Hospital piano project brings people together

KIARA BLINCO

The Gold Coast University Hospital has introduced a baby grand piano into their main foyer in an effort to bring people together through music.

Cardiac scientist Braden Dinham

Cardiac scientist Braden Dinham is one of the staff members bringing people together through music at the Gold Coast University Hospital. Photo: Courtesy Gold Coast Health

 

The piano was brought to the hospital in March as part of The Creative Health Hub’s Piano Project and is now being used to create a welcoming environment for staff, patients and visitors.

Piano Project director and music therapist Maddie Bridgland said she understood the profound impact music could have on people, which was why she wanted to start the project.

The instrument has also prompted the creation of a “piano club” at the hospital, which currently consists of 10 staff members and five volunteer musicians.

The club members are the only ones who play the baby grand piano in the foyer, and they do it on a rotating roster, providing music to the hospital’s staff and visitors.

But the baby grand is not the only piano in the hospital; there is another piano located in the “book nook” area, which is available to be played by anyone, including members of the public.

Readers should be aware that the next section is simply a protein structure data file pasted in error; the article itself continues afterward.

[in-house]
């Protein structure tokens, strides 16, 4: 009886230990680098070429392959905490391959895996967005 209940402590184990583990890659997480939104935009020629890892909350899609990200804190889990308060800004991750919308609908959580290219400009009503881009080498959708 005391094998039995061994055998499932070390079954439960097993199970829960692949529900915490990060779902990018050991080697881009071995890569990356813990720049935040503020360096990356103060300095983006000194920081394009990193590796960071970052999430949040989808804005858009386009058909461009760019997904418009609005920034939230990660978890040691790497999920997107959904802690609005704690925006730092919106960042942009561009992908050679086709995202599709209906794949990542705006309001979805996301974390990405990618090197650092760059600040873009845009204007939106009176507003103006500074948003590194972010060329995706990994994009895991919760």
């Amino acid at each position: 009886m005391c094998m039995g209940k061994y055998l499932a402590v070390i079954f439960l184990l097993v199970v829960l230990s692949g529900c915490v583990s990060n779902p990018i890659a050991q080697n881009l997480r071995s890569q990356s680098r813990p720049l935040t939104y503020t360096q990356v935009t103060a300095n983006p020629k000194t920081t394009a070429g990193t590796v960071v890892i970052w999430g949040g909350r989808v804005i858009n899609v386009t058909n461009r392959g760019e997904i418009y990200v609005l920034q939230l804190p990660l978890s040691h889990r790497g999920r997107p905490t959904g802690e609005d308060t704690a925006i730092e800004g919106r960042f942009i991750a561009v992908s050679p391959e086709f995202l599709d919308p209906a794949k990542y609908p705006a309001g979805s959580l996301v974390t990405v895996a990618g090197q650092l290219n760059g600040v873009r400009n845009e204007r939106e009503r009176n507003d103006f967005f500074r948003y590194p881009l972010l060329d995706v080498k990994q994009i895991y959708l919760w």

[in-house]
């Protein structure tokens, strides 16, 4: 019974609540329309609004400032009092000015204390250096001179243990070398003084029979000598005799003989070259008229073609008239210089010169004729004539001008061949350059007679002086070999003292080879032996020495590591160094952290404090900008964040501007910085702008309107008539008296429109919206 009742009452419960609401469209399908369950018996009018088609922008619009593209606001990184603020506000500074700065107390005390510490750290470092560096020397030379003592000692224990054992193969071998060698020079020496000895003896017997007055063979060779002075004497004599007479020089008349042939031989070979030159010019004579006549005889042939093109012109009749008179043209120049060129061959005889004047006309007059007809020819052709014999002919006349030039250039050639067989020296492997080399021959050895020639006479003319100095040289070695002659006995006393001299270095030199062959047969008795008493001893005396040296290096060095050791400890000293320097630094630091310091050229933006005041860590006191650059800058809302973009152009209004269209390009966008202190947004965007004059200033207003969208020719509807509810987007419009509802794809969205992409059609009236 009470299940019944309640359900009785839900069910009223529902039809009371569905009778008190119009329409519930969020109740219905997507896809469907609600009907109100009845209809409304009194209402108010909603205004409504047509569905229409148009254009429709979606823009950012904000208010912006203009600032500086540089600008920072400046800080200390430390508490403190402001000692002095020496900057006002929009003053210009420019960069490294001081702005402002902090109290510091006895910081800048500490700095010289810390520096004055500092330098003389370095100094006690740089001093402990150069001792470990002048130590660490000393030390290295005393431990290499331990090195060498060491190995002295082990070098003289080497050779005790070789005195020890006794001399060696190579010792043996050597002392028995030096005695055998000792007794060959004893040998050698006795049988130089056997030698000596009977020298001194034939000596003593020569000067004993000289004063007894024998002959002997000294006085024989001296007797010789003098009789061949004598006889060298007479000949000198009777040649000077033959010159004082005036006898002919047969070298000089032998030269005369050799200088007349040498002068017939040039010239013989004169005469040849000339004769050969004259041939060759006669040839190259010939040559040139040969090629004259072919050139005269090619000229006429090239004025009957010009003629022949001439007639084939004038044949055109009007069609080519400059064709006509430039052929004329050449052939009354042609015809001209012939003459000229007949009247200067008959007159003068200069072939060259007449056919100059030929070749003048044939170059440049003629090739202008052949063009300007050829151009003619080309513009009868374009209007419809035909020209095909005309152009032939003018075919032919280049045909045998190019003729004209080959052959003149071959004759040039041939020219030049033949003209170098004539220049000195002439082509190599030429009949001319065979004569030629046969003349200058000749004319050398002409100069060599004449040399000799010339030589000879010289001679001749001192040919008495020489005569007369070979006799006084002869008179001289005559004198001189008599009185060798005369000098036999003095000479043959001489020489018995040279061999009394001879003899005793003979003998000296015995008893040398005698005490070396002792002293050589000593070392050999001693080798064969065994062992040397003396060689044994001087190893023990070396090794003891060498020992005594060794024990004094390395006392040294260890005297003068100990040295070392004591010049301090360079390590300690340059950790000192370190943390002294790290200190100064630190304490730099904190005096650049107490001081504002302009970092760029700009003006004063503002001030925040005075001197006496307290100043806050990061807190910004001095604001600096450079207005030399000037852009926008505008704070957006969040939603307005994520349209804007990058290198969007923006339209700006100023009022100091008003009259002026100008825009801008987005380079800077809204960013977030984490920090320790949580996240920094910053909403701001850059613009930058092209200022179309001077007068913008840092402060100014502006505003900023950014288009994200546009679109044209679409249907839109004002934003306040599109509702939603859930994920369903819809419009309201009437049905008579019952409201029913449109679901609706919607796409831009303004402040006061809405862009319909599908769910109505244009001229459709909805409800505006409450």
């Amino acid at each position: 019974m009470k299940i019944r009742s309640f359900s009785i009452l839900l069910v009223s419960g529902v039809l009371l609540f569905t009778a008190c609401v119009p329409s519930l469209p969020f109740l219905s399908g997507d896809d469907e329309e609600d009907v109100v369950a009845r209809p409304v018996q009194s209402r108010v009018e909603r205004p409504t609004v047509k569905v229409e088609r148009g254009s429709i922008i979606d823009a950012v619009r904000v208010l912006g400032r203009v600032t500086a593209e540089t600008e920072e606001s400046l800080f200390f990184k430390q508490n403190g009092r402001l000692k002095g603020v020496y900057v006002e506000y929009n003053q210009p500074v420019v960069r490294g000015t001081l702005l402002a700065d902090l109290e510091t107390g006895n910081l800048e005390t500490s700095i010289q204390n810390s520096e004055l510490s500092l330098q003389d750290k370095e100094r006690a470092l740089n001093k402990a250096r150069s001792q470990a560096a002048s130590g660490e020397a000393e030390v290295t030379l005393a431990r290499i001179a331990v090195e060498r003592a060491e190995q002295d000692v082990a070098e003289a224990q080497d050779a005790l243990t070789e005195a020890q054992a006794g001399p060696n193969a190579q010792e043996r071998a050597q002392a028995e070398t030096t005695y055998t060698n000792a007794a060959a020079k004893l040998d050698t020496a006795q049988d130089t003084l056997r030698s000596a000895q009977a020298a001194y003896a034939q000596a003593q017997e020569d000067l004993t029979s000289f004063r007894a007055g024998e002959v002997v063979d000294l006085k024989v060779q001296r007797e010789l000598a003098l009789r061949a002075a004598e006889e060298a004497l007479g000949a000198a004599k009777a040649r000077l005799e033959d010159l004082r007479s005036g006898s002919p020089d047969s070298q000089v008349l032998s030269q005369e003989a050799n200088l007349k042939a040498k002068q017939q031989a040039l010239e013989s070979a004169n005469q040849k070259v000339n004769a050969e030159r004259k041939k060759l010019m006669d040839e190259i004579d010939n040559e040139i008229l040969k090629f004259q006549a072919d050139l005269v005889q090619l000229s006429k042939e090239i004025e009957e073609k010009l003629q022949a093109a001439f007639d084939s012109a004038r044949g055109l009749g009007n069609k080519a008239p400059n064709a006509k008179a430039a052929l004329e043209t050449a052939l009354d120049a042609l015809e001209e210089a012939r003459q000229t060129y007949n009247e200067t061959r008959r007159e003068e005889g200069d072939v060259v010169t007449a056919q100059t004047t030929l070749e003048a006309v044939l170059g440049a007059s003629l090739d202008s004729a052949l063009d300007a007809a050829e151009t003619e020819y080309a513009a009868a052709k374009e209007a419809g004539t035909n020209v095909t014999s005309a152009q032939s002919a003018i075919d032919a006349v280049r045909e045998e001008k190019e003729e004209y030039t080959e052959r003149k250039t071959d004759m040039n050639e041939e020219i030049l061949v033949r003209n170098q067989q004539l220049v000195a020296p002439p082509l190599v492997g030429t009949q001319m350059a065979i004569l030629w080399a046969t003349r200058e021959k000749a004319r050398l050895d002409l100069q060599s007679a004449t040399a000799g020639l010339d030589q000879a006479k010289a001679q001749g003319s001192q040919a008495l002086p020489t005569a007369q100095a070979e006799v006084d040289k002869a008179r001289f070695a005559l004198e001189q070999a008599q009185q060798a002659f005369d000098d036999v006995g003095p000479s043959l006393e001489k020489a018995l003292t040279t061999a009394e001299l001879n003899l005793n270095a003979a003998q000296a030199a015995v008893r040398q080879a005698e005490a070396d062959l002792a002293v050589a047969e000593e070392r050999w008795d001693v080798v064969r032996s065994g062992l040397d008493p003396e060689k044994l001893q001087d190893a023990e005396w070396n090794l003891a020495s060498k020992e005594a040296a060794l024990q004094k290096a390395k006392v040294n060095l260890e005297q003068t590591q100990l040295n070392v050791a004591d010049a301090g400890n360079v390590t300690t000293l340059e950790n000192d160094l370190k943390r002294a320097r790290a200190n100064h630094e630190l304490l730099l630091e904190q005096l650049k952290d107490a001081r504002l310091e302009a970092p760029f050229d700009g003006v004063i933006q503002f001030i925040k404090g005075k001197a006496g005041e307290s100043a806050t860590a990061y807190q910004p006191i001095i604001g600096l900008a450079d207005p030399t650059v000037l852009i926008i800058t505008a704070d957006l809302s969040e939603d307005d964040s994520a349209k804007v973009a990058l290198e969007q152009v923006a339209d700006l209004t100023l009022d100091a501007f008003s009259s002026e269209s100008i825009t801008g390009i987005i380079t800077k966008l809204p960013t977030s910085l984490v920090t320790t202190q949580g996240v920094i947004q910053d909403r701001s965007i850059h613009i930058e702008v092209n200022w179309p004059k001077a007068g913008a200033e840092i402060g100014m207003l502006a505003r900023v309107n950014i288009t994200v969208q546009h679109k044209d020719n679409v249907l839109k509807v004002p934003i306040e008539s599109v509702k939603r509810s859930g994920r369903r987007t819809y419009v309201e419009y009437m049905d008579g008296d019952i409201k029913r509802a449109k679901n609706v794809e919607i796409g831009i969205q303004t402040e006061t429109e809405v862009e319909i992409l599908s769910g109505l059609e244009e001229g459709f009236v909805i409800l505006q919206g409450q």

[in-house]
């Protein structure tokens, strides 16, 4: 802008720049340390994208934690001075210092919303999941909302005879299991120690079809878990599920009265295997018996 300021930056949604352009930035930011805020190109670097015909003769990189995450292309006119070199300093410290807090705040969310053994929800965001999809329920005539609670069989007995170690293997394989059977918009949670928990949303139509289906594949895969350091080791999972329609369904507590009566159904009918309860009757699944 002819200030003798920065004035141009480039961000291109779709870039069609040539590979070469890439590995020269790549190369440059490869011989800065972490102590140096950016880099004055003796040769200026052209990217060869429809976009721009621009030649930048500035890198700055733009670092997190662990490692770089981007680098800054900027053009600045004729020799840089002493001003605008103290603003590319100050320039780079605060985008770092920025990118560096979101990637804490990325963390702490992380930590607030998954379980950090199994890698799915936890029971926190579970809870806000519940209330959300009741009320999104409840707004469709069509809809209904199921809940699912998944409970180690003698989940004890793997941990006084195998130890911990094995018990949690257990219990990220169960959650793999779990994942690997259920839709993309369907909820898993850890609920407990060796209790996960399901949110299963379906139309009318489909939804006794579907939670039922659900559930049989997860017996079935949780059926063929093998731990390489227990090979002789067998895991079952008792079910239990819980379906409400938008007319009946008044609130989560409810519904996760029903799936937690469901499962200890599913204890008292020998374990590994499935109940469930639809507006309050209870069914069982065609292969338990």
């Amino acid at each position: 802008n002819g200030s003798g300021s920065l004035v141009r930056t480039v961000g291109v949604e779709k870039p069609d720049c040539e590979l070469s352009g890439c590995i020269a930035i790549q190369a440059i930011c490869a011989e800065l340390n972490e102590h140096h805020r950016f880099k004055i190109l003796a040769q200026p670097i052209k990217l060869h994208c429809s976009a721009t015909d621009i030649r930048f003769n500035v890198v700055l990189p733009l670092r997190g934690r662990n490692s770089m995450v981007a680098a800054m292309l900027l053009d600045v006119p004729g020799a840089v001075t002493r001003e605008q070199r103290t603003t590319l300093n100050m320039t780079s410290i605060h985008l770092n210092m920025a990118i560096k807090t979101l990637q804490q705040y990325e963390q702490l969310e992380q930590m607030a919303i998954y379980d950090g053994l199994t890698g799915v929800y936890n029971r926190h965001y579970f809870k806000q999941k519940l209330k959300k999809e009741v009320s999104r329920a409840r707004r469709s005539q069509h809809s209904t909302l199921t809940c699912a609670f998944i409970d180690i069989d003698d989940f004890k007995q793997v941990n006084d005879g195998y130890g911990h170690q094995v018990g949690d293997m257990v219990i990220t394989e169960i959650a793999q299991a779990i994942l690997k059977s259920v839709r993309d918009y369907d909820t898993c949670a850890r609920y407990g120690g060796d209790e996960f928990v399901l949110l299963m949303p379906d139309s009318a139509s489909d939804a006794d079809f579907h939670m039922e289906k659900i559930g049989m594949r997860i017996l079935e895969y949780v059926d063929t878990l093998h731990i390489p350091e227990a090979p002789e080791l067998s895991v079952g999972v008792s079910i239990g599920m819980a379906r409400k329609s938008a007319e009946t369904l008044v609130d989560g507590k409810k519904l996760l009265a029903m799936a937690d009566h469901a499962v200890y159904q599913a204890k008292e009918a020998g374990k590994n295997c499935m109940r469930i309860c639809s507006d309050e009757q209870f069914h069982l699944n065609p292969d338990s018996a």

Queensland Conservatorium graduate Oscar Wong is one of the volunteer musicians in the piano club.

He also happens to be a talented pianist and spends his spare time at home teaching others to play the instrument.

“This is much more intimate than what I’m used to, but I enjoy it and I really hope I can make people happy with my music,” Mr Wong said.

Piano club volunteer Oscar Wong

Piano club volunteer Oscar Wong shows off his piano skills in the Gold Coast University Hospital’s main foyer as part of the Piano Project. Photo: Kiara Blinco

 

Mr Wong has won various awards for his musical talent, including a scholarship to perform in France, but unfortunately had to return home sooner than anticipated due to COVID-19.

“I won the scholarship through Griffith University and I hope to return to Paris when coronavirus is gone,” he said.

However, he said he would continue to teach his students and play in the piano club at GCUH at least once a week until he can focus on his scholarship again.

“We have regular patients coming here for treatments [and] the piano creates a less sterile environment for them to enjoy and actually look forward to coming to,” Ms Bridgland said.

“We let the public play [the piano] in a more secluded and controlled environment to ensure people get the best experience possible when they enter the main foyer,” Ms Bridgland said.

She said having live music in the hospital was good for the morale for both staff members and visitors.

The next step for The Piano Project is to expand to Robina Hospital to help promote a more stress-free atmosphere there.

“We’re hoping to go [to Robina] soon, so if anyone knows of someone who has a piano that they want to get rid of, I will take it off their hands,” Ms Bridgland said.

In the meantime, if you have a hankering for some live piano music, drop by the Gold Coast University Hospital’s main foyer or visit the “book nook”.

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